Under the bill, any entity that divests from oil and gas companies will be put on a list prepared and maintained by the state comptroller’s office, and will be warned by the state’s various pension funds that they have 90 days to change their position before the funds “shall sell, redeem, divest, or withdraw all publicly traded securities of the company.”
Texas Lt. Gov. Dan Patrick has called the bill one of his top legislative priorities, according to the Austin American-Statesman. “Any Wall Street firm that says, ‘We are turning our back on the oil and gas industry in Texas and we will not loan them money (and) we will not invest’ — Texas is not going to give them any of our money to hold or invest,” Patrick reportedly said at a public policy forum sponsored by the Texas Business Leadership Council.
Unlike Texas, many state and local pension funds have sought to distance themselves from oil and gas companies in recent years in favor of alternative energy. Some have made the decision to do so in an effort to reduce their carbon footprint and mitigate the effects of climate change, while others have pointed to gas and oil companies’ poor return for investors.
The Lone Star State has a close relationship with the fossil fuel industry. The U.S. Energy Information Administration, a subsidiary of the U.S. Department of Energy, states Texas accounted for 41% of the country’s crude oil production in 2019.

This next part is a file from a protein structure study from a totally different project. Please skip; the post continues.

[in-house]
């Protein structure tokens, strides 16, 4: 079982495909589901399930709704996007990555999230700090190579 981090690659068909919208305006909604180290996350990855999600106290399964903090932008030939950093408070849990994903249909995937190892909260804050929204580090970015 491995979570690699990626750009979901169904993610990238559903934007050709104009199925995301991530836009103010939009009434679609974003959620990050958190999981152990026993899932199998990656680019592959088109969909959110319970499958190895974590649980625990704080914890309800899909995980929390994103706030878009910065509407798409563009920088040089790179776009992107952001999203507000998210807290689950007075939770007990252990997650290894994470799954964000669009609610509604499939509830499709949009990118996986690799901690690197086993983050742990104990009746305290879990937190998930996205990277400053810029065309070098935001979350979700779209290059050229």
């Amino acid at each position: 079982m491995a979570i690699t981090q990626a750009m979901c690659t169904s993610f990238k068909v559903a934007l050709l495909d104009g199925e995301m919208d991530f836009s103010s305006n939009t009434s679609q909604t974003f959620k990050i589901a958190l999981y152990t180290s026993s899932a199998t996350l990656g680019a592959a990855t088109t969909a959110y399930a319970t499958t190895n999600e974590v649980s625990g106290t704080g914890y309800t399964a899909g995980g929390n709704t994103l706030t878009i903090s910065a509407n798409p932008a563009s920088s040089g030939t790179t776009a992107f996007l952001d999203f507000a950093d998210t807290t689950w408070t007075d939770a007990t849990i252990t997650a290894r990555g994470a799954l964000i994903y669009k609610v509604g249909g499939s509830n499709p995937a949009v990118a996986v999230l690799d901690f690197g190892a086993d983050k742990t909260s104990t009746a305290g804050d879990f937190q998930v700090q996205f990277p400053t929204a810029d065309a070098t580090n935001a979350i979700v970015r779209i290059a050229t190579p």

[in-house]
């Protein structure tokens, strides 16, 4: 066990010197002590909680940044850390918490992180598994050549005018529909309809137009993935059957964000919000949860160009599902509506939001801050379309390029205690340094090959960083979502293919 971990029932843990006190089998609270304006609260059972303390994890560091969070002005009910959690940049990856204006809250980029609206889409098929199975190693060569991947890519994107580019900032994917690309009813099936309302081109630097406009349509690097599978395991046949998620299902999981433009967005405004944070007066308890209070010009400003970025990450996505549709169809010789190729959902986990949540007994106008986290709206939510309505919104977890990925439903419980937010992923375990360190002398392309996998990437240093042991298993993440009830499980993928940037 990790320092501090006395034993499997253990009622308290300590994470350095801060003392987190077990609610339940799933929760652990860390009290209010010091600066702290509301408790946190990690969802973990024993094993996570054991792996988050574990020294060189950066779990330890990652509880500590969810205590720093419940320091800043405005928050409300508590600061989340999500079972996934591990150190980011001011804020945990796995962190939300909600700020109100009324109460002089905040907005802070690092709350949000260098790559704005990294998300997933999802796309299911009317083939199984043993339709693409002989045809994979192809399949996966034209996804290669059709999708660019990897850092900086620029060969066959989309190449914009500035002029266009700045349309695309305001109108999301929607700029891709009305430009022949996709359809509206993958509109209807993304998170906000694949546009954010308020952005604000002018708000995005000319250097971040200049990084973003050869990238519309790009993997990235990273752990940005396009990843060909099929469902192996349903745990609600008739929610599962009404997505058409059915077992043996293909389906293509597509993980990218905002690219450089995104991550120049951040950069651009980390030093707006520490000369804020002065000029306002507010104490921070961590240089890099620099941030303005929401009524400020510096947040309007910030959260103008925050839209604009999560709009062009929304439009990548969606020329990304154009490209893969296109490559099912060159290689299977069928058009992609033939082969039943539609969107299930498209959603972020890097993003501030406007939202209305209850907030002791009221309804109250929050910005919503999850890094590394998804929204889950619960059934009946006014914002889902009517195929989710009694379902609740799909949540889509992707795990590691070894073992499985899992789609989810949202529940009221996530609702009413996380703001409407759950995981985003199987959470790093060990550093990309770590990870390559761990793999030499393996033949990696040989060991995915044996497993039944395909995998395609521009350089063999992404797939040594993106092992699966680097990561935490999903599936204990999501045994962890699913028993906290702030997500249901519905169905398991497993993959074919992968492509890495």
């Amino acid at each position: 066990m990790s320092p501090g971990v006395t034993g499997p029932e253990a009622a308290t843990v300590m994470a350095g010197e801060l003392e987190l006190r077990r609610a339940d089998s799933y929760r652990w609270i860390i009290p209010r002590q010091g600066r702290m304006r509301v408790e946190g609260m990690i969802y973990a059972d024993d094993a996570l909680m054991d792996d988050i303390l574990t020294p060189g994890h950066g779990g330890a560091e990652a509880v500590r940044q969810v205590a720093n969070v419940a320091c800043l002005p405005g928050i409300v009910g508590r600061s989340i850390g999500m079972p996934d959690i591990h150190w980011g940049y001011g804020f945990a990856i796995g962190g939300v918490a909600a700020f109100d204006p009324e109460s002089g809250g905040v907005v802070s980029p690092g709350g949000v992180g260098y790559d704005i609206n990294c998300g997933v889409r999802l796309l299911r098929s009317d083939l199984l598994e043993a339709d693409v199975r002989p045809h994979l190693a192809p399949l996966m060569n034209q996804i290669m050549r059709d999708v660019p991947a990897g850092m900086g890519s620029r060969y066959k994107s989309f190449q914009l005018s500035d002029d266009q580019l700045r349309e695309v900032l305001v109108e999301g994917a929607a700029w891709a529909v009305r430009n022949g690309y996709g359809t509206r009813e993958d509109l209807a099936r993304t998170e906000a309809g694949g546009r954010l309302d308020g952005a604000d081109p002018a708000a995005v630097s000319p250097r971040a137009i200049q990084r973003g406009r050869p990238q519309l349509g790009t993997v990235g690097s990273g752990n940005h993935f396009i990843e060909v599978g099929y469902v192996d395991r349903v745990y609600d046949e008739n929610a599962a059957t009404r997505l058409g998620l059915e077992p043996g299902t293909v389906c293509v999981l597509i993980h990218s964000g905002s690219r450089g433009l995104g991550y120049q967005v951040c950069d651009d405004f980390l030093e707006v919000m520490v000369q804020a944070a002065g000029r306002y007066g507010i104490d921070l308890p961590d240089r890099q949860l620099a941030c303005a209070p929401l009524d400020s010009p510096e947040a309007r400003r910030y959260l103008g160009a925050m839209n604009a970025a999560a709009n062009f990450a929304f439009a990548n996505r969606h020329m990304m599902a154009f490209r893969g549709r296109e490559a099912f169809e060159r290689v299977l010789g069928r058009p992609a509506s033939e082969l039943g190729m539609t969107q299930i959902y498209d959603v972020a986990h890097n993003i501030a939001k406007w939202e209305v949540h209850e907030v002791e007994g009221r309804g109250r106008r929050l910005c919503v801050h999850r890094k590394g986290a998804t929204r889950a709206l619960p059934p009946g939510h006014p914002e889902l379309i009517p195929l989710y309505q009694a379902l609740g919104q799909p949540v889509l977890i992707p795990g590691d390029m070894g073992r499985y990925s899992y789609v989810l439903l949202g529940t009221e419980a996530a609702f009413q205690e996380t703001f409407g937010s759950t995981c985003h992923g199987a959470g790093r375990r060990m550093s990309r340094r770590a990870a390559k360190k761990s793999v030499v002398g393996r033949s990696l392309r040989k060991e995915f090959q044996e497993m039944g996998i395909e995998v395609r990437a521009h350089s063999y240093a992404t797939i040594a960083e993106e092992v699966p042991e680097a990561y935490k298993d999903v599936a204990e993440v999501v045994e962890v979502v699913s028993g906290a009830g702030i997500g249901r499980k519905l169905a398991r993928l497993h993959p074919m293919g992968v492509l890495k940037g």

This proposal, ironically, would commit the same kind of fiduciary mistake that it purports to avoid. Pension funds shouldn’t play politics of any kind with the money they have been entrusted to manage. Divesting or investing for political reasons goes against the fiduciary responsibility to manage public employee funds well.
All of which can means divesting from fossil fuel stocks purely for political, social, or environmental reasons would be a violation of fiduciary duty. On the flip side, divesting from fossil fuel stocks as part of an investment strategy is as acceptable as investing in those stocks would be as part of a different strategy.
This leads to the irony in the proposed legislation. Forcing the state pension funds to divest from companies that are in turn divesting from the fossil fuel industry would be a politically-driven investment decision. The state legislature is not setting the investment strategy for Texas Employees Retirement System or Texas Teachers Retirement System or any other state pension fund.
And given the state’s 76.1% funded ratio, it’s vital state leaders focus more on increasing that number, and not making a political statement.
If the reason for pension funds to avoid divesting from the fossil fuel industry is because pension funds shouldn’t play politics, then it follows that they should avoid divesting from any other kind of company for political reasons, too.